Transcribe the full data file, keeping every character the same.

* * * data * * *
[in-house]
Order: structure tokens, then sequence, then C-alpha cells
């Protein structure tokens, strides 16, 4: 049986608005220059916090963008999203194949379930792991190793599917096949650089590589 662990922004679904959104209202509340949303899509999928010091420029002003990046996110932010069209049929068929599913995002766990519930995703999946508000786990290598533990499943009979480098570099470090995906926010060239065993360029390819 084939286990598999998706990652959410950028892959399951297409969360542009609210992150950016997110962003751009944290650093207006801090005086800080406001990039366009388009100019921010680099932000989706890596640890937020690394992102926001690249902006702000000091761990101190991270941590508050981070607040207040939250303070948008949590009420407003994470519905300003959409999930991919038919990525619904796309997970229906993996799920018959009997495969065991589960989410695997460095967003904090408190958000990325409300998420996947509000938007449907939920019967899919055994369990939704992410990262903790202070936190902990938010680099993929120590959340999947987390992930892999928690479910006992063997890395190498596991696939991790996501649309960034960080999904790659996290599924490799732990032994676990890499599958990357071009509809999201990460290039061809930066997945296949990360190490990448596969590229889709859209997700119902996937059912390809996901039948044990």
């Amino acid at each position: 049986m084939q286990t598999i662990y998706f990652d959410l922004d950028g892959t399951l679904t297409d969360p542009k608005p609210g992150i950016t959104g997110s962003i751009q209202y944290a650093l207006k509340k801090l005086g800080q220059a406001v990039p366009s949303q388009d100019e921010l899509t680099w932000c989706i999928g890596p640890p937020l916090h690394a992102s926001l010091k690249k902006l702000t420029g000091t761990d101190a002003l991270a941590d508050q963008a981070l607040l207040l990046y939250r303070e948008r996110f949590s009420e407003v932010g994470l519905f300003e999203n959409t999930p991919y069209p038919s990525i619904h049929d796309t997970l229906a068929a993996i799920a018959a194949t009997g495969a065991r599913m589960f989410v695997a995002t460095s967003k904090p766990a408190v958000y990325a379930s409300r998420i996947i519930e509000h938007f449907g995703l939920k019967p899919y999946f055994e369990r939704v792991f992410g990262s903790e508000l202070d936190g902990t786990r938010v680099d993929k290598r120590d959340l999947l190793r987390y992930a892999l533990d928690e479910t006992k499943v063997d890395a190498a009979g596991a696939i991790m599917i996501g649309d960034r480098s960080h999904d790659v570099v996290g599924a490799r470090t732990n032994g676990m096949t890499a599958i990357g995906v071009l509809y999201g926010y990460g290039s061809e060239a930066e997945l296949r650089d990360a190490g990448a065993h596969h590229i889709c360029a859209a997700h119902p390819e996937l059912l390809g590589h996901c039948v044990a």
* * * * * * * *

[in-house]
Order: structure tokens, then sequence, then C-alpha cells
């Protein structure tokens, strides 16, 4: 049986608005220059916090963008999203194949379930792991190793599917096949650089590589 662990922004679904959104209202509340949303899509999928010091420029002003990046996110932010069209049929068929599913995002766990519930995703999946508000786990290598533990499943009979480098570099470090995906926010060239065993360029390819 084939286990598999998706990652959410950028892959399951297409969360542009609210992150950016997110962003751009944290650093207006801090005086800080406001990039366009388009100019921010680099932000989706890596640890937020690394992102926001690249902006702000000091761990101190991270941590508050981070607040207040939250303070948008949590009420407003994470519905300003959409999930991919038919990525619904796309997970229906993996799920018959009997495969065991589960989410695997460095967003904090408190958000990325409300998420996947509000938007449907939920019967899919055994369990939704992410990262903790202070936190902990938010680099993929120590959340999947987390992930892999928690479910006992063997890395190498596991696939991790996501649309960034960080999904790659996290599924490799732990032994676990890499599958990357071009509809999201990460290039061809930066997945296949990360190490990448596969590229889709859209997700119902996937059912390809996901039948044990």
């Amino acid at each position: 049986m084939q286990t598999i662990y998706f990652d959410l922004d950028g892959t399951l679904t297409d969360p542009k608005p609210g992150i950016t959104g997110s962003i751009q209202y944290a650093l207006k509340k801090l005086g800080q220059a406001v990039p366009s949303q388009d100019e921010l899509t680099w932000c989706i999928g890596p640890p937020l916090h690394a992102s926001l010091k690249k902006l702000t420029g000091t761990d101190a002003l991270a941590d508050q963008a981070l607040l207040l990046y939250r303070e948008r996110f949590s009420e407003v932010g994470l519905f300003e999203n959409t999930p991919y069209p038919s990525i619904h049929d796309t997970l229906a068929a993996i799920a018959a194949t009997g495969a065991r599913m589960f989410v695997a995002t460095s967003k904090p766990a408190v958000y990325a379930s409300r998420i996947i519930e509000h938007f449907g995703l939920k019967p899919y999946f055994e369990r939704v792991f992410g990262s903790e508000l202070d936190g902990t786990r938010v680099d993929k290598r120590d959340l999947l190793r987390y992930a892999l533990d928690e479910t006992k499943v063997d890395a190498a009979g596991a696939i991790m599917i996501g649309d960034r480098s960080h999904d790659v570099v996290g599924a490799r470090t732990n032994g676990m096949t890499a599958i990357g995906v071009l509809y999201g926010y990460g290039s061809e060239a930066e997945l296949r650089d990360a190490g990448a065993h596969h590229i889709c360029a859209a997700h119902p390819e996937l059912l390809g590589h996901c039948v044990a």